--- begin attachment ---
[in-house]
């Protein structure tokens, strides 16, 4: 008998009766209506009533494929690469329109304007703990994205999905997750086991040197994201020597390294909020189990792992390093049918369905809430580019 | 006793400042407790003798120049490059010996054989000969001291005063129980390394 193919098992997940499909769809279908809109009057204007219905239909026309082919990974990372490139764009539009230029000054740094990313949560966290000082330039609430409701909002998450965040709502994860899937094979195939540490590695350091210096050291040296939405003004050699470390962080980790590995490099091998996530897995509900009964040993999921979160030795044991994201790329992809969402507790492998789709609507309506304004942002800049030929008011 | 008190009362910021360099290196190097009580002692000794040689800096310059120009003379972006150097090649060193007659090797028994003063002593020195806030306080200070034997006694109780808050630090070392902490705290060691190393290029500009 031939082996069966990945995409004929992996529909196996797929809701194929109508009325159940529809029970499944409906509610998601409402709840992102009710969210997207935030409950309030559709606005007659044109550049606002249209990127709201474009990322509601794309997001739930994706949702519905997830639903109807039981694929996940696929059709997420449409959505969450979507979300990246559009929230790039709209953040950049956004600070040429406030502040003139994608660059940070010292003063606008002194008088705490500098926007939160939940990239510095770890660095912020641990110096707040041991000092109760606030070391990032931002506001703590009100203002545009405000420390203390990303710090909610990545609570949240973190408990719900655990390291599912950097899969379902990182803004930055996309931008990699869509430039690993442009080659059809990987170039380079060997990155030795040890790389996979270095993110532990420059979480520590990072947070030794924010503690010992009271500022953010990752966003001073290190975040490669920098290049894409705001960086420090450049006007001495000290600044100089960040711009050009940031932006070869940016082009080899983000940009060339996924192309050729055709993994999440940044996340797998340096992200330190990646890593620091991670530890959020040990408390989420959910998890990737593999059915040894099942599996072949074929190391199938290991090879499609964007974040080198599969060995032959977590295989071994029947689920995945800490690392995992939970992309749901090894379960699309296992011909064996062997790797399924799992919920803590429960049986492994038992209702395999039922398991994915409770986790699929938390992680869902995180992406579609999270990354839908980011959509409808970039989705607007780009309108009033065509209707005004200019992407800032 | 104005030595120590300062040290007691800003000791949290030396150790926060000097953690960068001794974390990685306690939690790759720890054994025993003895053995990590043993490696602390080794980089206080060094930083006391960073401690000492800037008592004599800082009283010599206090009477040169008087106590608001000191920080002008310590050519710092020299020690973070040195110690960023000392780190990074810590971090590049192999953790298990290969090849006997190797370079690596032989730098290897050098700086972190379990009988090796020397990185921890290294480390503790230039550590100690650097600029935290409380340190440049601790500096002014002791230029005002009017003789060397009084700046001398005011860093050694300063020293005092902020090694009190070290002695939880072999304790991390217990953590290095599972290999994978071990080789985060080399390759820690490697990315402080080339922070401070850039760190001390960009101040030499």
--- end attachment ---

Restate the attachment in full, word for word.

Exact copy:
[in-house]
């Protein structure tokens, strides 16, 4: 008998009766209506009533494929690469329109304007703990994205999905997750086991040197994201020597390294909020189990792992390093049918369905809430580019 | 006793400042407790003798120049490059010996054989000969001291005063129980390394 193919098992997940499909769809279908809109009057204007219905239909026309082919990974990372490139764009539009230029000054740094990313949560966290000082330039609430409701909002998450965040709502994860899937094979195939540490590695350091210096050291040296939405003004050699470390962080980790590995490099091998996530897995509900009964040993999921979160030795044991994201790329992809969402507790492998789709609507309506304004942002800049030929008011 | 008190009362910021360099290196190097009580002692000794040689800096310059120009003379972006150097090649060193007659090797028994003063002593020195806030306080200070034997006694109780808050630090070392902490705290060691190393290029500009 031939082996069966990945995409004929992996529909196996797929809701194929109508009325159940529809029970499944409906509610998601409402709840992102009710969210997207935030409950309030559709606005007659044109550049606002249209990127709201474009990322509601794309997001739930994706949702519905997830639903109807039981694929996940696929059709997420449409959505969450979507979300990246559009929230790039709209953040950049956004600070040429406030502040003139994608660059940070010292003063606008002194008088705490500098926007939160939940990239510095770890660095912020641990110096707040041991000092109760606030070391990032931002506001703590009100203002545009405000420390203390990303710090909610990545609570949240973190408990719900655990390291599912950097899969379902990182803004930055996309931008990699869509430039690993442009080659059809990987170039380079060997990155030795040890790389996979270095993110532990420059979480520590990072947070030794924010503690010992009271500022953010990752966003001073290190975040490669920098290049894409705001960086420090450049006007001495000290600044100089960040711009050009940031932006070869940016082009080899983000940009060339996924192309050729055709993994999440940044996340797998340096992200330190990646890593620091991670530890959020040990408390989420959910998890990737593999059915040894099942599996072949074929190391199938290991090879499609964007974040080198599969060995032959977590295989071994029947689920995945800490690392995992939970992309749901090894379960699309296992011909064996062997790797399924799992919920803590429960049986492994038992209702395999039922398991994915409770986790699929938390992680869902995180992406579609999270990354839908980011959509409808970039989705607007780009309108009033065509209707005004200019992407800032 | 104005030595120590300062040290007691800003000791949290030396150790926060000097953690960068001794974390990685306690939690790759720890054994025993003895053995990590043993490696602390080794980089206080060094930083006391960073401690000492800037008592004599800082009283010599206090009477040169008087106590608001000191920080002008310590050519710092020299020690973070040195110690960023000392780190990074810590971090590049192999953790298990290969090849006997190797370079690596032989730098290897050098700086972190379990009988090796020397990185921890290294480390503790230039550590100690650097600029935290409380340190440049601790500096002014002791230029005002009017003789060397009084700046001398005011860093050694300063020293005092902020090694009190070290002695939880072999304790991390217990953590290095599972290999994978071990080789985060080399390759820690490697990315402080080339922070401070850039760190001390960009101040030499």